You might think that this request is a bit bold. After all, no one at US Airways had agreed to compensate me for my services as I was rendering them. And, I did not ask for compensation at the time. However, it is one thing to spend five minutes checking up on a person who needs medical assistance. It is quite another to spend four hours in the middle of the night being a psychotic passenger’s personal physician.

The physician on the ground had strongly recommended an emergency landing. However, due to my treatment of the patient, the flight continued without interruption to its final destination. If I had not been on board and if I had not offered to help, Flight #718 would most likely have been forced to make an emergency landing. I saved US Airways the cost of this emergency landing, the re-booking of passengers, the cost of feeding them, and probably the cost of accommodating some of them in hotels. This savings does not include the costs of missed connections once they arrived in Rome.

Thank you in advance for your anticipated prompt attention to this matter. It was my pleasure to be of service to US Airways.

So Pomerantz’s vacation didn’t get off to a good start. He had to work on his flight to Rome and was offered a bottle of champagne, even though he doesn’t drink. Does he deserve more? Yes, I think so.

Here’s what US Airways said:

Thank you for contacting Customer Relations at US Airways. It is our pleasure to be writing this letter to you, and to have an opportunity to express our heartfelt thanks for the compassion you showed in a recent medical emergency on July 12, 2009 onboard US Airways Flight 0718.

Although these situations are rare, it is always of great comfort to our crew and passengers when individuals with integrity, experience and commitment to the medical profession offer their assistance. You exemplified these admirable characteristics and we commend you.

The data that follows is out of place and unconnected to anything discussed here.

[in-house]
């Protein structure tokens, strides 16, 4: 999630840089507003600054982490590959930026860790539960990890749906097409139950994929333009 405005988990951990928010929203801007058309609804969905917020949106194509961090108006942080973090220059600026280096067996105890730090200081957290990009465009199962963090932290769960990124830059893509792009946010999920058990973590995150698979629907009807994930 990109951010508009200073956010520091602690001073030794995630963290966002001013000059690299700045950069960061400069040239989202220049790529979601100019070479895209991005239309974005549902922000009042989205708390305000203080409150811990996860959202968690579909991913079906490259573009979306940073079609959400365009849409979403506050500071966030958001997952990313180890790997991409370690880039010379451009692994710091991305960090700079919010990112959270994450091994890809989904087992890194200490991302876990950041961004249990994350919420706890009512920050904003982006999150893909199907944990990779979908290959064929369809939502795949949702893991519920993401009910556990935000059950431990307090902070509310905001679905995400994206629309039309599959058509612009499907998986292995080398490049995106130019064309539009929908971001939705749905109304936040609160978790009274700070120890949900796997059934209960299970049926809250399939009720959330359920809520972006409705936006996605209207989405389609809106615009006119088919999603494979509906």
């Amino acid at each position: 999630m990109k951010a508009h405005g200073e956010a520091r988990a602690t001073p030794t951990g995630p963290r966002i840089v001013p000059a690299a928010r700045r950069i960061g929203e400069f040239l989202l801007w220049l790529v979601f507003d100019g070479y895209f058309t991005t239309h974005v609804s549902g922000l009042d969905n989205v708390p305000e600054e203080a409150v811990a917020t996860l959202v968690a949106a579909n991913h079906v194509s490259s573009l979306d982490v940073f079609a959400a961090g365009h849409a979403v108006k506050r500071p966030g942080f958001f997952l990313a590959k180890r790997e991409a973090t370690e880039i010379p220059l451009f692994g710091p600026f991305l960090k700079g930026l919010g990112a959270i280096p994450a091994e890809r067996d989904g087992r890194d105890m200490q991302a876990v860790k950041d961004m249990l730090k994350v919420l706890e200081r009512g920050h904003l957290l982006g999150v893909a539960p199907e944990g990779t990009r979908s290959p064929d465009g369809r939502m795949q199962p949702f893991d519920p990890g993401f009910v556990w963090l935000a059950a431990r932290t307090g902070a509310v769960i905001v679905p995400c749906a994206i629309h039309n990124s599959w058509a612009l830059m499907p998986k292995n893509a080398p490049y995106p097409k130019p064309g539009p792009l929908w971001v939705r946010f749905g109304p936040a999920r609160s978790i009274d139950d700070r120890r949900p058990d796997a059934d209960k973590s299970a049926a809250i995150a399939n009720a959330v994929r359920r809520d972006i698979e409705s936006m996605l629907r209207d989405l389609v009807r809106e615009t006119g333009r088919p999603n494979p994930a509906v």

Regrettably, we are unable to honor your request for two free round trip tickets as US Airways does not use the requested means of compensation as reparation for the flight incident that occurred. In addition, we are unable to offer compensation unto your wife.

In appreciation, we have authorized a $175.00 Electronic Travel With Us Voucher(s) (E-TUV). Your E-TUV is valid toward the purchase of travel on US Airways. Please be advised the E-TUV is not valid with Internet bookings and must be redeemed within one year from the date of this letter.

In other words, thanks, you’re a hero, but we’re not giving you and your wife a free ticket. How about a $175 voucher?

So here’s where I’m conflicted: I can see the doctor’s point. He saved US Airways a lot of money by volunteering his services on that flight.

At the same time, he volunteered his services, meaning that there was an assumption he would work without pay.

The bottle of champagne was not an appropriate token of the airline’s appreciation, given that Pomerantz doesn’t drink. The voucher was a more fitting gesture, but it was one he shouldn’t have had to ask for.

Should I send this case back to US Airways? Did the airline fail to reward Pomerantz for his services? Or did it do enough?

(Photo: superciliousness/Flickr Creative Commons)

Christopher Elliott

Christopher Elliott is an author, journalist and consumer advocate. You can read more about him on his personal website or check out his adventures on his family adventure travel site. Contact him at chris@elliott.org. Read more of Christopher's articles here.